Bad Bank(s) and Recapitalization of the Banking Sector
AbstractWith banking sectors worldwide still suffering from the effects of the financial crisis, public discussion of plans to place toxic assets in one or more bad banks has gained steam in recent weeks. The following paper presents a plan how governments can efficiently relieve ailing banks from toxic assets by transferring these assets into a publicly sponsored work-out unit, a so-called bad bank. The key element of the plan is the valuation of troubled assets at their current market value - assets with no market would thus be valued at zero. The current shareholders will cover the losses arising from the depreciation reserve in the amount of the difference of the toxic assets’ current book value and their market value. Under the plan, the government would bear responsibility for the management and future resale of toxic assets at its own cost and recapitalize the good bank by taking an equity stake in it. In extreme cases, this would mean a takeover of the bank by the government. The risk to taxpayers from this investment would be acceptable, however, once the banks are freed from toxic assets. A clear emphasis that the government stake is temporary would also be necessary. The government would cover the bad bank’s losses, while profits would be distributed to the distressed bank’s current shareholders. The plan is viable independent of whether the government decides to have one centralized bad bank or to establish a separate bad bank for each systemically relevant banking institute. Under the terms of the plan, bad banks and nationalization are not alternatives but rather two sides of the same coin. This plan effectively addresses three key challenges. It provides for the transparent removal of toxic assets and gives the banks a fresh start. At the same time, it offers the chance to keep the cost to taxpayers low. In addition, the risk of moral hazard is curtailed. The comparison of the proposed design with the bad bank plan of the German government reveals some shortcomings of the latter plan that may threaten the achievement of these key issues.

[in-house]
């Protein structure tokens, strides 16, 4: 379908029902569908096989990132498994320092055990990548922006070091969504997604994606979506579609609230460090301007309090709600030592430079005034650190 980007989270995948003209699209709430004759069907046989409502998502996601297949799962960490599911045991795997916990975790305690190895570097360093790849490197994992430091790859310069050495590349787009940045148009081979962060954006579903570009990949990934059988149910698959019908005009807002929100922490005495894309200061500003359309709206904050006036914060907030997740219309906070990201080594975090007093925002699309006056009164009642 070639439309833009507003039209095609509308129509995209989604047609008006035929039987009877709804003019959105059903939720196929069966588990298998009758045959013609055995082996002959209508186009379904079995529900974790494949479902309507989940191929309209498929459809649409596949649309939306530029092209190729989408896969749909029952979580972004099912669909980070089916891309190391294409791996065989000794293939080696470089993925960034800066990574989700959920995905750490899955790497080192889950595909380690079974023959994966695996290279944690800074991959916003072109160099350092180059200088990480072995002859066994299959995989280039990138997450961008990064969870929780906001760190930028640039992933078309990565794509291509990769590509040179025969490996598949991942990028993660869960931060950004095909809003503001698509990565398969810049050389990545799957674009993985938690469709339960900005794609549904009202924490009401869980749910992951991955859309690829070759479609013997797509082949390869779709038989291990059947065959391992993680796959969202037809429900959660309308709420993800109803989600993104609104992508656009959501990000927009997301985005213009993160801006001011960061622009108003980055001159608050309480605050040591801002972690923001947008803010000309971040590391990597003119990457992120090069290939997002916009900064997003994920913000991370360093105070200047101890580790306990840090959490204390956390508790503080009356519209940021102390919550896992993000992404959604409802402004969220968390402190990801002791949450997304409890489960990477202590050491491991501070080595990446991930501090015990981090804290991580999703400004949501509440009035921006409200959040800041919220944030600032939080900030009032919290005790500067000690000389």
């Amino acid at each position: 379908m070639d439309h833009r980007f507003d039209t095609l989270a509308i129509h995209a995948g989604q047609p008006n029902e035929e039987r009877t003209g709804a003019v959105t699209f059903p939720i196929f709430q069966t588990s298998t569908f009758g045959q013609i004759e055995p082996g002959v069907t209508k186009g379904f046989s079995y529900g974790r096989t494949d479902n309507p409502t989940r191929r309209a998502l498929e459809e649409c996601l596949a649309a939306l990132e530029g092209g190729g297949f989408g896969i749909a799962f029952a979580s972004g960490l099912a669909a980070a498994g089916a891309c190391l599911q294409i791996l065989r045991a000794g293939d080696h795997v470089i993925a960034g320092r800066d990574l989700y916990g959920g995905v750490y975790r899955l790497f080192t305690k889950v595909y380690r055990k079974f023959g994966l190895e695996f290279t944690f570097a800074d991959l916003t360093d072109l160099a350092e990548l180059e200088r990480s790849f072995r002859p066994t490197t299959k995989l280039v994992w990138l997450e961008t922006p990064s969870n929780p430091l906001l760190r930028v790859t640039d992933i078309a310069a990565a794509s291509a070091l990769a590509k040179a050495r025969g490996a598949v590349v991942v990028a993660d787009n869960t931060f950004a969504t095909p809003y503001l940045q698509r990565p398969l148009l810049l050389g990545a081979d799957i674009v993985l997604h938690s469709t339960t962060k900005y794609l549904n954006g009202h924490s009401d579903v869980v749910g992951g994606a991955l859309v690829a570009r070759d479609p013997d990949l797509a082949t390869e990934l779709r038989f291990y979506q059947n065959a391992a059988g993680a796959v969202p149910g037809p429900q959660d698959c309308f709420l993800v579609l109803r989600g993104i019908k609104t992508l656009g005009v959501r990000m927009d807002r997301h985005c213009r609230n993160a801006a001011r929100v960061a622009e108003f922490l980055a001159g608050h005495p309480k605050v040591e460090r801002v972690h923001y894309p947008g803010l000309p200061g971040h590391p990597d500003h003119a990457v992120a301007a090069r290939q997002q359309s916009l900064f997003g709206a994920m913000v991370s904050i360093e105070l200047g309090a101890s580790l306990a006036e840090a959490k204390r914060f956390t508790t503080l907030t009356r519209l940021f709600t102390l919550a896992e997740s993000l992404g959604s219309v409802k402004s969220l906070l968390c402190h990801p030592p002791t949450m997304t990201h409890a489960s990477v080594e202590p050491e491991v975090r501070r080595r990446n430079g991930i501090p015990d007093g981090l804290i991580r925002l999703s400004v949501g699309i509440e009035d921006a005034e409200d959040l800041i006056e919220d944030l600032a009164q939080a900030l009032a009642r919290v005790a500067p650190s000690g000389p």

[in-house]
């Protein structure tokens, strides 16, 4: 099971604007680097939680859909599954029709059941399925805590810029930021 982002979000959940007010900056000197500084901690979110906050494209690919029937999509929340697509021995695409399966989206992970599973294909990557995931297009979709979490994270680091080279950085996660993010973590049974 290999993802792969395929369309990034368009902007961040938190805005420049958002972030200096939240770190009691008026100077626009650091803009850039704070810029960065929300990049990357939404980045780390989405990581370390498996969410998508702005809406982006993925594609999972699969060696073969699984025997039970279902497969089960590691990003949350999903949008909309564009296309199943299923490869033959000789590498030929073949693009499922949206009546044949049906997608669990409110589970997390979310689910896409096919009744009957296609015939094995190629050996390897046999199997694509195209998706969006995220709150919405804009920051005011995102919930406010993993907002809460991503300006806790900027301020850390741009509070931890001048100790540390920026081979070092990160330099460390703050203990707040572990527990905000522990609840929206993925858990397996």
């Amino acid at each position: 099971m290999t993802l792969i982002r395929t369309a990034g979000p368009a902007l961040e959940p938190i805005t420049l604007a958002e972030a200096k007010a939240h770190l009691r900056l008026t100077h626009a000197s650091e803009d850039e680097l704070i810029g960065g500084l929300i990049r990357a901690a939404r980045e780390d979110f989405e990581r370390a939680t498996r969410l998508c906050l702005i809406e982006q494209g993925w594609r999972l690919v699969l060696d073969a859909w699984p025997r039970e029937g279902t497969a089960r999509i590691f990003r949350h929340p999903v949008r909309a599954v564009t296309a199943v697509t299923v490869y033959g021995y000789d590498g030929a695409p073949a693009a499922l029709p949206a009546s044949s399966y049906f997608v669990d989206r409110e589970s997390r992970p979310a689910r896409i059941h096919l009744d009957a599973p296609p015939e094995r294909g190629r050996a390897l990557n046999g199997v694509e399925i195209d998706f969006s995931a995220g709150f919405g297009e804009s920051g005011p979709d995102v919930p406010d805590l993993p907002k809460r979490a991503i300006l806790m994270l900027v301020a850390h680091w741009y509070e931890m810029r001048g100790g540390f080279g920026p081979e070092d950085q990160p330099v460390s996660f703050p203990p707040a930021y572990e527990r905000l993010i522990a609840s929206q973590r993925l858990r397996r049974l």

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Bibliographic InfoPaper provided by C.E.P.R. Discussion Papers in its series CEPR Discussion Papers with number 7349.
Date of creation: Jun 2009
Date of revision:
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Other versions of this item:
- Schäfer, Dorothea & Zimmermann, Klaus F., 2009. "Bad Bank(s) and Recapitalization of the Banking Sector," IZA Policy Papers 10, Institute for the Study of Labor (IZA).
- Dorothea Schäfer & Klaus F. Zimmermann, 2009. "Bad Bank(s) and Recapitalization of the Banking Sector," Discussion Papers of DIW Berlin 897, DIW Berlin, German Institute for Economic Research.
- Dorothea Schäfer & Klaus F. Zimmermann, 2009. "Bad Bank(s) and Recapitalization of the Banking Sector," Working Paper / FINESS 3.1B, DIW Berlin, German Institute for Economic Research.
- G20 - Financial Economics - - Financial Institutions and Services - - - General
- G24 - Financial Economics - - Financial Institutions and Services - - - Investment Banking; Venture Capital; Brokerage
- G28 - Financial Economics - - Financial Institutions and Services - - - Government Policy and Regulation
This paper has been announced in the following NEP Reports:
- NEP-ALL-2009-07-11 (All new papers)
- NEP-BAN-2009-07-11 (Banking)
- NEP-FMK-2009-07-11 (Financial Markets)
- NEP-REG-2009-07-11 (Regulation)
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Blog mentionsAs found by EconAcademics.org, the blog aggregator for Economics research:CitEc Project, subscribe to its RSS feed for this item.
- Ito, Takatoshi, 2009. "Fire, flood, and lifeboats: policy responses to the global crisis of 2007-09," Proceedings, Federal Reserve Bank of San Francisco, issue Oct, pages 207-249.
- Dorothea Schäfer, 2012. "Financial Transaction Tax Contributes to More Sustainability in Financial Markets," Discussion Papers of DIW Berlin 1198, DIW Berlin, German Institute for Economic Research.
- Boysen-Hogrefe, Jens & Dovern, Jonas & Groll, Dominik & van Roye, Björn & Scheide, Joachim, 2010. "Droht in Deutschland eine Kreditklemme?," Kiel Discussion Papers 472/473, Kiel Institute for the World Economy (IfW).
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